|One part of the Feria Masticar is lectures and classes.|
Last weekend – Friday afternoon, actually—I trekked across Palermo to the annual Feria Masticar, a showcase of food and drink that takes place in the fairground-style enclosure in the barrio of Colegiales. I had lunched in Colegiales just the day before, on Cantabrian cuisine in the Centro Montañes, but the Masticar is a more innovative and diverse event.
|The Centro Montañés is the city's Cantabrian cultural center.|
I’d never considered its etymology, but word masticar literally means “to chew.” In lunfardo slang, though, it can also mean to think or talk something over, rather like the English phrase “chewing the fat,” to use a gastronomic metaphor. The Feria’s a four-day event, and the lines to enter and eat can both get long on Saturday and Sunday, but it wasn’t bad when I arrived about half an hour after the 2 p.m. opening (one complaint: approaching from the south side, I had to walk around most of the sprawling enclosure to reach the single entrance, and do the same on departure to get back home).
|Purchasing scrip for the food|
|300 pesos' worth of scrip|
Some friends I’d spoken with showed little interest in the event, partly because of the 130-peso admission charge (about $7.50) just for the privilege of snacking on small plates. After paying, it became necessary to buy at least one booklet of scrip for 300 pesos (about US$17; the vendors supposedly do not accept cash, though I recall paying a small bill in pesos a few years back). This is something of a nuisance since, if you have any scrip left over, you need to stand in line for a cash refund on leaving). There are also stands of fresh and packaged produce, such as cheeses and jams.
|Get your hard cider here!|
I bought the minimum, but the first item that caught my eye was a free sample of hard draft cider at Sidra 1888. Though Argentine cider doesn’t enjoy the notoriety that wine does, it’s a great option on a hot summer’s day, and I’d definitely take a bottle home if I had someone to share it with these days (I can’t drink an entire bottle of fizzy alcohol on my own; for what it’s worth, I usually go for the cider at San Telmo’s Bar El Federal). The apples come from Patagonia’s upper Río Negro valley.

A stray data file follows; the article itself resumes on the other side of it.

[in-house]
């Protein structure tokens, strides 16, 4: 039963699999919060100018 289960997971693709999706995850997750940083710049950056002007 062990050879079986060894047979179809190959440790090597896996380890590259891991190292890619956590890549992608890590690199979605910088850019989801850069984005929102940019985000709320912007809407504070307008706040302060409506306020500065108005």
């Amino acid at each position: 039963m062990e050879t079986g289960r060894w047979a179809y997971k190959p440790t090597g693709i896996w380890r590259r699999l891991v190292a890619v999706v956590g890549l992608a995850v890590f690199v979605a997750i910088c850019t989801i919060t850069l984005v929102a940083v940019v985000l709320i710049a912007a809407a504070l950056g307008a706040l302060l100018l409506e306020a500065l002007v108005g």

|An oyster and prawn portion from Crizia.|
Given that some of the city’s top restaurants have booths or trucks here, the Masticar provides the chance to sample them without spending a fortune. I’ve dined at Palermo Soho’s Crizia before, but I couldn’t resist their small combo of raw oysters and a Puerto Madryn prawn. It wasn’t exactly filling, but it was satisfying.
|With a lot of pulp, the blueberry juice was filling.|
Conscious of overspending—I didn’t want to buy another packet of scrip—I strolled the grounds in search of bargains and, though it wasn’t an especially hot day, I worked up a thirst that I satisfied with an organic blueberry juice from Purificare. Half a liter of this was pretty filling and, after a short breather, I strolled past the previously unknown (to me) Peugeot Lounge, where I spotted an irresistible pistachio flan with a dollop of dark chocolate. It wasn’t large either, but it was deliciously filling and also consumed the last of my scrip.
|Peugeot Lounge, the source of pistachio flan|
|The flan itself...|
On the way out, I realized I had overlooked the food truck from iLatina, a Colombian restaurant I’ve been meaning to try for years, but maybe after my wife arrives at month’s end we’ll look into it. Even then, I left satisfied with the Feria, and won’t hesitate to return in future years (this was my third Masticar, including 2012 and 2016).
|iLatina's food truck at the Masticar|